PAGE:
S1 Fig. Analysis of the final chimeric HBV-HCV envelope particle solutions used as immunogens.
(A), Western blots probed with polyclonal anti-HBsAg (R247) and monoclonal anti-E1 (A4) and anti-E2 (H52) antibodies demonstrated the efficient incorporation of chimeric HBV-HCV envelope proteins (E1-S or/and E2-S) into the secreted S+E1-S, S+E2-S and S+E1-S+E2-S subviral particles used for the preparation of the final immunogen solutions. (B), An immunoassay using human monoclonal antibodies recognizing conformation-dependent discontinuous epitopes on the E2 protein (AR3A) and the folded E1-E2 complex (AR5A) demonstrated the productive folding and heterodimerization of HCV envelope proteins in the context of fusion proteins. The monoclonal antibodies AR3A and AR5A were added to ELISA wells coated with chimeric particles (S, S+E1-S, S+E2-S, S+E1-S+E2-S or a S+E1-S/S+E2-S mixture; 25 μg/ml) or JFH-1 WT viruses purified on sucrose cushions (1,000 focus-forming units; positive control: gray histogram) captured with a lectin precoating. Specific binding was detected with monoclonal peroxidase-conjugated mouse anti-human immunoglobulin antibody. Absorbance at 490 nm was determined. The data shown are the means ± standard deviation of one experiment performed in quadruplicate.
S2 Fig. Immunization protocol design.
Groups of six rabbits were immunized subcutaneously four times with AddaVax-adjuvanted chimeric S+E1-S+E2-S envelope particles (vaccine doses consisting of 15 micrograms of the S+E1-S+E2-S immunogen), or with a mixture (vaccine doses consisting of equal amounts (7.5 micrograms) of the S+E1-S and S+E2-S subviral particles produced separately) or different sequential immunization combinations of AddaVax-adjuvanted chimeric particles harboring E1 or E2 proteins separately (vaccine doses consisting of 15 micrograms of the S+E1-S or S+E2-S immunogens), on days 0, 14, 28 and 42. For sequential immunization combinations, rabbits were either immunized twice with S+E1-S particles and then twice with S+E2-S particles, or vice versa. Groups of three rabbits immunized with the Addavax adjuvant alone or with Engerix (vaccine doses consisting of 15 micrograms of the S immunogen), a commercially available HBV vaccine, were used as negative and positive controls, respectively. Serum samples were collected from rabbits at various time points (days 0, 14, 28, 42, and 56), to characterize the antibody responses.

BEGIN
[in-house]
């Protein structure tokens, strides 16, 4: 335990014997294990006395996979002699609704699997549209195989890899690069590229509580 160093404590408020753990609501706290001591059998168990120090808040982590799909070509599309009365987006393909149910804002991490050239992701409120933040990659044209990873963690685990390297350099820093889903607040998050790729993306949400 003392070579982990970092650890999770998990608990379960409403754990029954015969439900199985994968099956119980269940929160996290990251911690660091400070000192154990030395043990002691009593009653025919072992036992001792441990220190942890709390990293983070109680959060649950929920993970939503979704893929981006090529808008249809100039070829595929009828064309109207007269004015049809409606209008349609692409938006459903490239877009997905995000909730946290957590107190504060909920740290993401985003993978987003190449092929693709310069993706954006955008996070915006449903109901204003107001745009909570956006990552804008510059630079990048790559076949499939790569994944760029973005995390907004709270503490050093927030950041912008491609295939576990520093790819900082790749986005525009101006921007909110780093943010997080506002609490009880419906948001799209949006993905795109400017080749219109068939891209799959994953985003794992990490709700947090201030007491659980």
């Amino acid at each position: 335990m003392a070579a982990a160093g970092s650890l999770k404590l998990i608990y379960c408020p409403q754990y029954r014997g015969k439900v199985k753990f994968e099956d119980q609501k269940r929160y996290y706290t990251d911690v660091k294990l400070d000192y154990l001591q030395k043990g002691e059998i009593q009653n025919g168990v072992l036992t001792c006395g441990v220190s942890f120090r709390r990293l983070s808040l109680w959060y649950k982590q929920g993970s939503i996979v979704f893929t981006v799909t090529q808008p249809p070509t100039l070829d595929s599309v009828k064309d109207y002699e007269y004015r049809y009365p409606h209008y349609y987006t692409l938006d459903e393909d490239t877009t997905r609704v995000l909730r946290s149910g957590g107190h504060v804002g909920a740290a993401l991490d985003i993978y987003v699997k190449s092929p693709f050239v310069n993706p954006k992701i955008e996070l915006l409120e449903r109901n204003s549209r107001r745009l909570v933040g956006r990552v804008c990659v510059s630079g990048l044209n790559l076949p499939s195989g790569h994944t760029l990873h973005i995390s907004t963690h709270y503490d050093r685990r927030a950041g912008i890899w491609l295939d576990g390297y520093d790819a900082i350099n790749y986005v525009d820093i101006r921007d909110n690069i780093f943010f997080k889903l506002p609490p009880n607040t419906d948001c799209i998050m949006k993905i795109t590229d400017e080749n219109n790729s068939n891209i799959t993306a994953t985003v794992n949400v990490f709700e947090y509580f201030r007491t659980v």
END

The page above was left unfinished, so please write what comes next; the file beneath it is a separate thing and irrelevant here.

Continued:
S3 Fig. Cross-neutralizing properties against HCVcc of five-fold serial serum dilutions of rabbits immunized either with chimeric particles harboring the E1E2 heterodimer or a mixture or different sequential immunization combinations of chimeric particles harboring the E1 and E2 proteins separately.